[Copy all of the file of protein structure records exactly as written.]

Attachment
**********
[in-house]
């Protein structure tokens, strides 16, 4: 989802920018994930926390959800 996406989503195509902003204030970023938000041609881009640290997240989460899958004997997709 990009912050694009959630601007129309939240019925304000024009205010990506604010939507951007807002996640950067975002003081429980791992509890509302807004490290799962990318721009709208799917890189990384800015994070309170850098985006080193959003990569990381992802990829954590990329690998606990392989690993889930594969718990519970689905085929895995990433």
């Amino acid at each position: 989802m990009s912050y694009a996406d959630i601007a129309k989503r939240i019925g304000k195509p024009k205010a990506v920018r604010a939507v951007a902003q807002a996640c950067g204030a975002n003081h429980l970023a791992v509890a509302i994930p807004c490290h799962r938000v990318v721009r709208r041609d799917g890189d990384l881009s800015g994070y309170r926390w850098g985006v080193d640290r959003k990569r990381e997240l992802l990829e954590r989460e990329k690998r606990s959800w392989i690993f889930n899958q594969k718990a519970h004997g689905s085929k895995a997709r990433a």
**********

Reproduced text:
[in-house]
């Protein structure tokens, strides 16, 4: 989802920018994930926390959800 996406989503195509902003204030970023938000041609881009640290997240989460899958004997997709 990009912050694009959630601007129309939240019925304000024009205010990506604010939507951007807002996640950067975002003081429980791992509890509302807004490290799962990318721009709208799917890189990384800015994070309170850098985006080193959003990569990381992802990829954590990329690998606990392989690993889930594969718990519970689905085929895995990433």
């Amino acid at each position: 989802m990009s912050y694009a996406d959630i601007a129309k989503r939240i019925g304000k195509p024009k205010a990506v920018r604010a939507v951007a902003q807002a996640c950067g204030a975002n003081h429980l970023a791992v509890a509302i994930p807004c490290h799962r938000v990318v721009r709208r041609d799917g890189d990384l881009s800015g994070y309170r926390w850098g985006v080193d640290r959003k990569r990381e997240l992802l990829e954590r989460e990329k690998r606990s959800w392989i690993f889930n899958q594969k718990a519970h004997g689905s085929k895995a997709r990433a």